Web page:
Senate Budget 111009The Senate Budget Committee heard testimony today on Chairman Kent Conrad and ranking member Senator Judd Gregg’s plans to create an entitlement commission.  This group would be tasked (among other things) to “renegotiate our social contract”, as David Walker testified, under a fast-tracked, no amendments, up-or-down vote process designed to minimize Congress’ role in making these vital decisions.  Or as some might argue, to provide political cover for those decisions.  We remain steadfastly opposed to Congress subcontracting it’s responsibilities to a mere 15 member, appointed body which would be charged with addressing issues such as Social Security, Medicare, the tax code; policies that touch the lives of virtually every American.  Sure, it’s a tough job but this is what we’ve elected them, all of them, to do--isn’t it?  We sent a letter to Congress today to remind them that Social Security did not create our current federal debt and deficit crisis: 
“We appreciate the concerns of legislators who are looking for a means of reducing the federal deficit and slowing the growth in the debt. However, we have significant concerns about any process – including the Conrad-Gregg Commission – that would disenfranchise American voters and subject Social Security beneficiaries to harmful cuts in benefits. As supporters of Social Security, we are surprised to see the federal deficit and the federal debt cited as the reason a commission needs to be established to make cuts in Social Security. The truth is that neither the $1.4 trillion deficit nor the nearly $12 trillion debt has anything to do with Social Security benefits.    For nearly three decades, Social Security has taken in more revenue each year than it has paid out in benefits. These excess funds have been invested in special issue U.S. government securities. Thus, Social Security has effectively been loaning its excess funds to the federal government to spend on other programs. Rather than increasing the federal deficit, Social Security’s annual surpluses have actually been covering up the true size of the deficit in the general fund.”
In spite of all the talk in today’s Senate hearing about the need for a fair and balanced approach it’s interesting to note that every one of the 10 witnesses invited to testify supports the creation of a commission. Not a single witness opposed to the commission idea was even invited. It’s hard to have much faith in a process that ignores the opposing viewpoint from the get-go.  We’ve seen these so-called “bi-partisan” commissions before; stacked with members who share the same view, regardless of their party affiliation. Remember President Bush’s bi-partisan Social Security Commission, filled with private account advocates, which not surprisingly came up with three privatization plans?  There are many respected policy analysts who join us in opposing this idea.  Seven staff members of the 1983 National Commission on Social Security Reform (also known as the Greenspan Commission) provided their argument against current commission proposals in a statement to the Senate Budget committee.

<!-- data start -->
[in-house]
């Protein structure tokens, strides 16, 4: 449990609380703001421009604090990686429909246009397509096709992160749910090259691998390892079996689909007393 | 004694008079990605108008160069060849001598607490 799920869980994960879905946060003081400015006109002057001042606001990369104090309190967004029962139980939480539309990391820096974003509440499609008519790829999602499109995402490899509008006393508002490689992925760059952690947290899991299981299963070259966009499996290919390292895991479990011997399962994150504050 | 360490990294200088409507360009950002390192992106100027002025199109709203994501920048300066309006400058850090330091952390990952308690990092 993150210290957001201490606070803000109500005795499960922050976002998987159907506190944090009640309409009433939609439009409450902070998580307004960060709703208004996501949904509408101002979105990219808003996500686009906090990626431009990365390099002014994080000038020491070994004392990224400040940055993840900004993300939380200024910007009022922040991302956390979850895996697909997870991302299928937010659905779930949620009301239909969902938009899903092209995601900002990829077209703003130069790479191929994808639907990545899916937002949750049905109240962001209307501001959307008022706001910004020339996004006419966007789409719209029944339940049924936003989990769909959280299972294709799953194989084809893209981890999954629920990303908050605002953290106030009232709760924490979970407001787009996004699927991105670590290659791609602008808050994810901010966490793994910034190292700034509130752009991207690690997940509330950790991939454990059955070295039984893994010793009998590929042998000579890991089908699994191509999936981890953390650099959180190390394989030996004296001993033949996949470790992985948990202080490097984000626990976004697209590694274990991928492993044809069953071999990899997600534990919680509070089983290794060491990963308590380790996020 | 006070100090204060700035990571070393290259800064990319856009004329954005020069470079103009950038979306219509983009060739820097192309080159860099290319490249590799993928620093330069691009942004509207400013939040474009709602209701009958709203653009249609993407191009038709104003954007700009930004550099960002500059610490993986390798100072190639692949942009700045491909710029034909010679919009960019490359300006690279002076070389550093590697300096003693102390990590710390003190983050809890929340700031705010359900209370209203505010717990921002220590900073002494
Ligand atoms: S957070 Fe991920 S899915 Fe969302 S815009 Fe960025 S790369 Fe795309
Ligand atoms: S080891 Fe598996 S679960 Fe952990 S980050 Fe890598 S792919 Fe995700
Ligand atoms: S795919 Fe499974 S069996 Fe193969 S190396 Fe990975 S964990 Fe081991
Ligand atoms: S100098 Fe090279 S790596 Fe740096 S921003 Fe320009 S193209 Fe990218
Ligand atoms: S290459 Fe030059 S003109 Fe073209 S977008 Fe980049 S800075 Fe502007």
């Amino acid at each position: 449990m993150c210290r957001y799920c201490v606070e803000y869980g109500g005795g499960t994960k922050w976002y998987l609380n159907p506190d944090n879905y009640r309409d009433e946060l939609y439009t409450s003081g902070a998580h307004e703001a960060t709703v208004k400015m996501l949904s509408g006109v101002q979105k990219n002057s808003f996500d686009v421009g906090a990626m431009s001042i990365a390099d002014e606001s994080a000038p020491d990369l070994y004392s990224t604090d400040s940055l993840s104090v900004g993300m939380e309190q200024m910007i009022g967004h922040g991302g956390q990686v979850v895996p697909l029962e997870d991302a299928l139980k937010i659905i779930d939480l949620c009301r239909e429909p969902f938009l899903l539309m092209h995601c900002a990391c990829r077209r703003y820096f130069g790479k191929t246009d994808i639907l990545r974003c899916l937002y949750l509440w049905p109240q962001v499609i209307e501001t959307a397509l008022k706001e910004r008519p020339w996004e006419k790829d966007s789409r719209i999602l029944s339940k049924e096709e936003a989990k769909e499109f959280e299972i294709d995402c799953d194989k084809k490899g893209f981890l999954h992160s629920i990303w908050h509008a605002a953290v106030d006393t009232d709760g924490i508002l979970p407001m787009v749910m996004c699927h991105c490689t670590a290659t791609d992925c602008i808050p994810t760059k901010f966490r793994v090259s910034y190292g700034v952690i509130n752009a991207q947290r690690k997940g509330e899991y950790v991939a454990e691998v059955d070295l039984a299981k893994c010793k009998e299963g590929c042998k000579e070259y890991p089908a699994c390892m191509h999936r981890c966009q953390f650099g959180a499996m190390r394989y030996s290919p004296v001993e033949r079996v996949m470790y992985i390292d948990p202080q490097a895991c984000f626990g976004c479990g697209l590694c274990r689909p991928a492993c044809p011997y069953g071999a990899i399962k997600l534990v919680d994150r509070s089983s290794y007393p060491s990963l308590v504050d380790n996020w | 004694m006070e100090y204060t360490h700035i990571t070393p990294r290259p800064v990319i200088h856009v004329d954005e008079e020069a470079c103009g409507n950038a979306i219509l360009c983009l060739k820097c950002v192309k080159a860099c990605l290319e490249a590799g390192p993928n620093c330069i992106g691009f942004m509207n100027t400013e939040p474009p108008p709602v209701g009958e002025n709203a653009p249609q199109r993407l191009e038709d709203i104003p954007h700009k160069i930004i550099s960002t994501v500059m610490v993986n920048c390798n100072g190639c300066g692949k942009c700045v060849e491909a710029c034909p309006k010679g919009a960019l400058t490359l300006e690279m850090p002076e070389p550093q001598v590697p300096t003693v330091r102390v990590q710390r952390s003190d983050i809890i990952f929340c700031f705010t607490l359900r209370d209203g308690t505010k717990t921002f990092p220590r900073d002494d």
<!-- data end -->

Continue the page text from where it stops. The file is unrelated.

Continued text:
“An expedited procedure, which limits debate and prohibits all amendments, would be unprecedented: Since its enactment in 1935, Social Security legislation has always had the benefit of (1) full hearings before the House Ways and Means Committee and the Senate Finance Committee; (2) executive sessions which provided all members the opportunity to offer amendments; (3) unlimited debate and opportunity for amendments in the Senate; and (4) debate and amendment in the House of Representatives, consistent with its rules.  This was the procedure that was followed in the enactment of the Social Security Amendments of 1983, which eliminated the then-projected Social Security deficit." “Members have been elected to apply their principles and preferences to hard decisions; a commission with responsibility over Social Security, where its recommendations are considered under expedited procedures with no power to amend, improperly shifts responsibility and shields members from accountability.” 
While all of this probably just reads like more inside-the-beltway wrangling, its implications are huge for millions of American retirees already suffering from an economy that has devastated their savings, home values and retirement security.  Commission proponents, like the billion dollar Pete Peterson foundation, are pushing for quick enactment of a Commission proposal as soon as this winter.